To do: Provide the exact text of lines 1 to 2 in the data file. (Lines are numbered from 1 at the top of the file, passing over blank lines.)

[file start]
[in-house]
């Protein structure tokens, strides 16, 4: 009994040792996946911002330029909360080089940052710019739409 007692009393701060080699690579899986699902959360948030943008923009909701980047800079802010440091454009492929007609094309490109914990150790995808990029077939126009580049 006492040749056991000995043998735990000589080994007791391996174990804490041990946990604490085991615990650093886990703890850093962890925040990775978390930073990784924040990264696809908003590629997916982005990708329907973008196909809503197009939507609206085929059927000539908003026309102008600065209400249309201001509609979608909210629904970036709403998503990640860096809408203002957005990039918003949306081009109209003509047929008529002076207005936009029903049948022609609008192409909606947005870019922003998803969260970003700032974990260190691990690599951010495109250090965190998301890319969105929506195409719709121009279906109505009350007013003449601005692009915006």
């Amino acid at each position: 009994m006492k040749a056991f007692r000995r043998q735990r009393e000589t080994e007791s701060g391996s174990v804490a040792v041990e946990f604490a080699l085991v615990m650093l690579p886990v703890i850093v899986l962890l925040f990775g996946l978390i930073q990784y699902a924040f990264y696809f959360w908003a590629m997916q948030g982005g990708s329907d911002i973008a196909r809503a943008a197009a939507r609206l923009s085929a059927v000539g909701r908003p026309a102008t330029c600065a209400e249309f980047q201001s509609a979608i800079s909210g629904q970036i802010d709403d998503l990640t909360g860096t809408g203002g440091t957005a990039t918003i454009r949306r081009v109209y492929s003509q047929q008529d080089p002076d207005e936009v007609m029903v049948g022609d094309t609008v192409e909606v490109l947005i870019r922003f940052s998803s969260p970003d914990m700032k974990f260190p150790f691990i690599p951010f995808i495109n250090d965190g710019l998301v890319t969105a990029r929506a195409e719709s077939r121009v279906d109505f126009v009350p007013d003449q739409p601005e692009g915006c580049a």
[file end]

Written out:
[in-house]
């Protein structure tokens, strides 16, 4: 009994040792996946911002330029909360080089940052710019739409 007692009393701060080699690579899986699902959360948030943008923009909701980047800079802010440091454009492929007609094309490109914990150790995808990029077939126009580049 006492040749056991000995043998735990000589080994007791391996174990804490041990946990604490085991615990650093886990703890850093962890925040990775978390930073990784924040990264696809908003590629997916982005990708329907973008196909809503197009939507609206085929059927000539908003026309102008600065209400249309201001509609979608909210629904970036709403998503990640860096809408203002957005990039918003949306081009109209003509047929008529002076207005936009029903049948022609609008192409909606947005870019922003998803969260970003700032974990260190691990690599951010495109250090965190998301890319969105929506195409719709121009279906109505009350007013003449601005692009915006």